Checking content for accessibility in Brightspace

When creating content for your Brightspace course, it’s good to take steps to make sure your content is accessible to all learners. Here are some tips to keep in mind when creating content.

The Accessibility Checker

Whenever you use the HTML editor, be sure to run the accessibility checker on the top tool bar after you are done writing your content description. You may have to click the three dots in the upper right corner to expand the tool bar. If you hover your mouse over each tool, the tool label will appear giving a description of the tool. The accessibility checker will walk you through any accessibility issues and how to fix them.

accessibility check in html doc


Keep in mind, though, that the accessibility checker can’t catch every accessibility issue. It’s best used as a quick guide to check accessibility, but it does not guarantee that there are no issues.


Headings are a convenient way to organize your content, and they’re also great for accessibility. Learners who use screen readers can utilize headings as a simple means of navigating through large sections of text. Headings should be concise and not overused, and they must be nested properly. Heading 1 is the “highest level” heading; it’s good for titles. Heading 2 is for subtopics, Heading 3 is for sub-subtopics, and so on.

In Brightspace’s HTML editor, you can select different headings by clicking the dropdown menu next to “Paragraph,” in the upper left corner.

heading menu


Alternate Text

Learners who use screen readers rely on alternate text to describe visual elements of a document to them. Alternate text (also called alt text) should be a concise description of an image, video, and other forms of media.

When you upload an image to Brightspace using the HTML editor, this dialog will appear:

alternative text prompt for image upload

Simply type the alternative text in the provided box. Or, if the image is purely decorative, select “This image is decorative,” and screen readers will ignore the image.

You must provide alternative text or mark decorative or you will receive an error message

error message for no alternative text

Something to keep in mind when writing alt text is that a screen reader will tell the learner when it has reached an image. Because of this, it’s redundant to include phrases like “A picture of” or “An image of” in your alt text descriptions. Instead of writing “A picture of a tree,” you can simply write “A tree.” For more information on writing alt text, visit Microsoft’s guide to writing effective alternative text.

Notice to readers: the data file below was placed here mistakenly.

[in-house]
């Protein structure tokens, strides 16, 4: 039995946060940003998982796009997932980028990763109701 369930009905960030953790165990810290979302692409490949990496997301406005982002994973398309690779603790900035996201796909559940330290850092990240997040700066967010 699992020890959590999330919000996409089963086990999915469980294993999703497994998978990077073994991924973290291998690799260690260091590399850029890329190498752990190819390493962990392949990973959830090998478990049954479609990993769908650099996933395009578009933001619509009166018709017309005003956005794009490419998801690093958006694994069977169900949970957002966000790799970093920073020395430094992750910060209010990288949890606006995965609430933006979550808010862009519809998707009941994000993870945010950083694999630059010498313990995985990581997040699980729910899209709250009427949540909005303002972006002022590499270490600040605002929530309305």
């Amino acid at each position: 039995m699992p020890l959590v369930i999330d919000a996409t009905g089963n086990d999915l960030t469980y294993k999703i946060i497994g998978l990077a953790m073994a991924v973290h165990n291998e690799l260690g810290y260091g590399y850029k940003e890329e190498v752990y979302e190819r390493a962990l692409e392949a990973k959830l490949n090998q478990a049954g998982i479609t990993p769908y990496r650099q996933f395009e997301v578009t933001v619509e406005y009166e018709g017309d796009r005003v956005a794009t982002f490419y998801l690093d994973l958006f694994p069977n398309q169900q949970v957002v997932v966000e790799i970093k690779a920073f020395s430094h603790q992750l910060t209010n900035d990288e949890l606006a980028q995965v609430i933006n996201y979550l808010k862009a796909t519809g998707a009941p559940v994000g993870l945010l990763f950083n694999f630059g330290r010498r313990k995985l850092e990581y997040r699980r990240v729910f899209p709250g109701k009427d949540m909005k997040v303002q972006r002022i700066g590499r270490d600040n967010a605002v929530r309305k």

When making lists, always use the list option included in the HTML editor tool bar, rather than asterisks, dashes, or other “unofficial” means. This is important because screen readers can identify and tell learners when a “real” list is being read, but it can’t identify lists that weren’t created using built-in features of text editors. Using the list option in Brightspace is the best way to avoid confusion.

list options


If you would like to include a link in your Brightspace content, be sure to add a title along with the link. To do this, simply use the link option in the HTML editor:

link option in html editor


Select “URL” or another preferred link type. This dialog will appear:

URL options in brightspace

Paste your link in the URL box, then add a concise title describing the content being linked. Titles are important because listening to a web address being read from a screen reader can be both grating on the ears and difficult to comprehend. If a title is included, the screen reader will let the learner know that a link is being read, then read the title of it.


Always use built-in features to create tables in text editors. Although it may seem easier to simply use tabs or spaces to create a “makeshift” table, this can be very confusing to learners using screen readers. They will not be able to navigate through different cells, identify headings, or read a summary of the table. Tables created with built-in features are much easier to navigate and understand.

create table feature

Other Tips

  • The only text that you should underline is links. This is because learners with visual disabilities may confuse underlined text for a link. Alternative options for emphasizing text are bold, italics, and headings.
  • Make sure that all text strongly contrasts with the background. Yellow text on a white background, for example, would be difficult for learners with visual disabilities to read.
  • Include closed captions for all audio and video.
  • Use Sans Serif fonts that are easy to read, as character fonts can be difficult for some learners to interpret.
  • Avoid using abbreviations in text (such as “ex” for “example” or “vs” for “versus”). Screen readers can’t interpret these abbreviations, which may cause confusion to learners. However, abbreviations commonly used in speech, such as “USA” or “NASA,” should be fine.
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Article ID: 140759
Thu 7/28/22 9:04 AM
Mon 2/5/24 1:34 PM